All ETDs from UAB

Advisory Committee Chair

Marti Rice

Advisory Committee Members

Whitney Loring

Beth Malow

Erica Pryor

Anne Turner Henson

Document Type

Dissertation

Date of Award

2017

Degree Name by School

Doctor of Philosophy (PhD) School of Nursing

Abstract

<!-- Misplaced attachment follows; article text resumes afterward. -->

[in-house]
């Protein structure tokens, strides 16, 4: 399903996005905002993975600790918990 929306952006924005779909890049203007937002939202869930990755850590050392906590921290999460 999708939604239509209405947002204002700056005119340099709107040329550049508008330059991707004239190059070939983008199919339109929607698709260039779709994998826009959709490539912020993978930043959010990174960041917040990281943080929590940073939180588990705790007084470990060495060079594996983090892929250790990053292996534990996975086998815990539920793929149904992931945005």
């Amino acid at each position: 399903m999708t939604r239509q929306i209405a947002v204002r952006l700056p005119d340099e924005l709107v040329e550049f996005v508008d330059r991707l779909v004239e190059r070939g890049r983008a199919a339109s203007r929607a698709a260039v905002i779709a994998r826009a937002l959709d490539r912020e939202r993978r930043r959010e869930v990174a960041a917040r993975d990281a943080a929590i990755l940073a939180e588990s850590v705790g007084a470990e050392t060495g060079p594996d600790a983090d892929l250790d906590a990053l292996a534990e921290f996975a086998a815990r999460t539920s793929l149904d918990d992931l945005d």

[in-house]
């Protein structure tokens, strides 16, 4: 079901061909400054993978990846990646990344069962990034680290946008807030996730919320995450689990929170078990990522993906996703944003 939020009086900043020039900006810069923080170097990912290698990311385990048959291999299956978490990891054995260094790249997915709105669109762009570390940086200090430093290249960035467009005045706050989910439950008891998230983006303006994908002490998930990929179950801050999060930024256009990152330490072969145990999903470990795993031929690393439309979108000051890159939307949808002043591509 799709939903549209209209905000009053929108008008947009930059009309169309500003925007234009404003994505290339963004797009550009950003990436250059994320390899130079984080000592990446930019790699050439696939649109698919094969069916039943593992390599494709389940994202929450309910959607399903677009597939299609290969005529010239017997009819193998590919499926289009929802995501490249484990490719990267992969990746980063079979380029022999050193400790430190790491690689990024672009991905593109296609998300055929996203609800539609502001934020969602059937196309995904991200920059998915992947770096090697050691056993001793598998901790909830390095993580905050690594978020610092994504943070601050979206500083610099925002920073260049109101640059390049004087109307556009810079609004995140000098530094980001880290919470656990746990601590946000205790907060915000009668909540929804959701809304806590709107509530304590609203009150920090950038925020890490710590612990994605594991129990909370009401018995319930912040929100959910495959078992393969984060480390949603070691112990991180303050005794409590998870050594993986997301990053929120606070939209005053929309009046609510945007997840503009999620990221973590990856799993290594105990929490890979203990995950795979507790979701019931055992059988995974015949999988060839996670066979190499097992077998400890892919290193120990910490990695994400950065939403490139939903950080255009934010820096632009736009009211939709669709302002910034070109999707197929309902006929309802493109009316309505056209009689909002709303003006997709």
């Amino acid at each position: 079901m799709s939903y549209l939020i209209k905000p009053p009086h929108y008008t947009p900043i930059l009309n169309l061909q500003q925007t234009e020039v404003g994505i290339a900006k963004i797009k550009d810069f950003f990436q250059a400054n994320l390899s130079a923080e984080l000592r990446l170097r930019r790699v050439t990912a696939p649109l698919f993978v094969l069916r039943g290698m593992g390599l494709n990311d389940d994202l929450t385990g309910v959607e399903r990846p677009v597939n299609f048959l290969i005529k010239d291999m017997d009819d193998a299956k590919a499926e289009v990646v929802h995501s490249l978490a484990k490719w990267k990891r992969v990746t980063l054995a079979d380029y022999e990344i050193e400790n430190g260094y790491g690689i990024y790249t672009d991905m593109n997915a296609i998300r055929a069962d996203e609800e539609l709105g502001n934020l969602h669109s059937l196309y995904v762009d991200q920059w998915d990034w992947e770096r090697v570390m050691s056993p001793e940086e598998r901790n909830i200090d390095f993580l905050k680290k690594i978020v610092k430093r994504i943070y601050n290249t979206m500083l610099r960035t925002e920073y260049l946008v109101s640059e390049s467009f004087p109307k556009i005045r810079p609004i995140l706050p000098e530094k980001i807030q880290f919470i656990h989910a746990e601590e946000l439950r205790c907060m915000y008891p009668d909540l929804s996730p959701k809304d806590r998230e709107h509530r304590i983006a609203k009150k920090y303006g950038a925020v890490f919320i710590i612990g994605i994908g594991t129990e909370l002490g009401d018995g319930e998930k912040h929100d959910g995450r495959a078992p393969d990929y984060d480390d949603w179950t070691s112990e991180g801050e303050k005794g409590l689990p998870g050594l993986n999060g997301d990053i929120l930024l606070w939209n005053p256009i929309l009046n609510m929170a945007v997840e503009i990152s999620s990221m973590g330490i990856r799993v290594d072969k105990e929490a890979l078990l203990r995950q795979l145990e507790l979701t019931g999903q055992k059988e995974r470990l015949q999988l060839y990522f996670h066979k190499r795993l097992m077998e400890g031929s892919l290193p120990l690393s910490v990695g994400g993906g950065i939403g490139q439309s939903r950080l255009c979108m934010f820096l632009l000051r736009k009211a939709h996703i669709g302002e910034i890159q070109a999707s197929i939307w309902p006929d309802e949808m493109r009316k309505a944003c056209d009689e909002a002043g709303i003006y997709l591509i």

EFFECT OF PARENTS’ ADHD STATUS, PARENTS’ SLEEP HYGIENE, AND CHILD SLEEP HYGIENE ON SLEEP OF SCHOOL-AGED CHILDREN WITH ADHD LAURA GRAY NURSING ABSTRACT The purpose of this study was to determine effect sizes for the relationships between parents’ attention-deficit/hyperactivity disorder (ADHD) symptoms, parents’ sleep hygiene, and child sleep hygiene, and to determine effect sizes for the amount of variance in ADHD child sleep explained by parent ADHD symptoms, parent sleep hygiene, and child sleep hygiene. Children who have ADHD are more likely to have sleep problems than peers without ADHD. Sleep problems can exacerbate or even mimic ADHD symptoms. Consistent sleep hygiene can help ameliorate some sleep problems. However, at least 50% of children with ADHD have a parent with ADHD. These adults may have sleep problems and executive function deficits that can make maintaining consistent sleep hygiene for a child difficult. A convenience sample of 27 six- to ten-year-old children (22 males, 5 females; 23 White, 3 Black; 1 Hispanic), 24 mothers, and 19 fathers were recruited from schools and private practice settings in a large southeastern city. All children had a diagnosis of ADHD, and 44% of parents self-reported ADHD symptoms that reached “somewhat symptomatic” or higher. Sleep hygiene of children was reported by parents to be in the higher ranges of the Children’s Sleep Hygiene Scale, while parents scored themselves in the mid-range of the Sleep Hygiene Index. Child sleep was remarkable for deficient total sleep time (TST), long sleep onset latency (SOL), and frequent night wakings (WASO). Effect sizes for relationships between ADHD symptoms of both parents and child sleep hygiene, as well as child sleep onset latency (SOL) were clinically meaningful. In addition, effect sizes for relationships between both parents sleep hygiene and child sleep hygiene were clinically meaningful. Sleep hygiene in parents and children were also related to child sleep outcome variables with effect sizes that were clinically meaningful. Recommendations for future research include recruitment of a larger sample size, objective measure of child sleep hygiene, and consideration of dosage and timing of child stimulant medication use.

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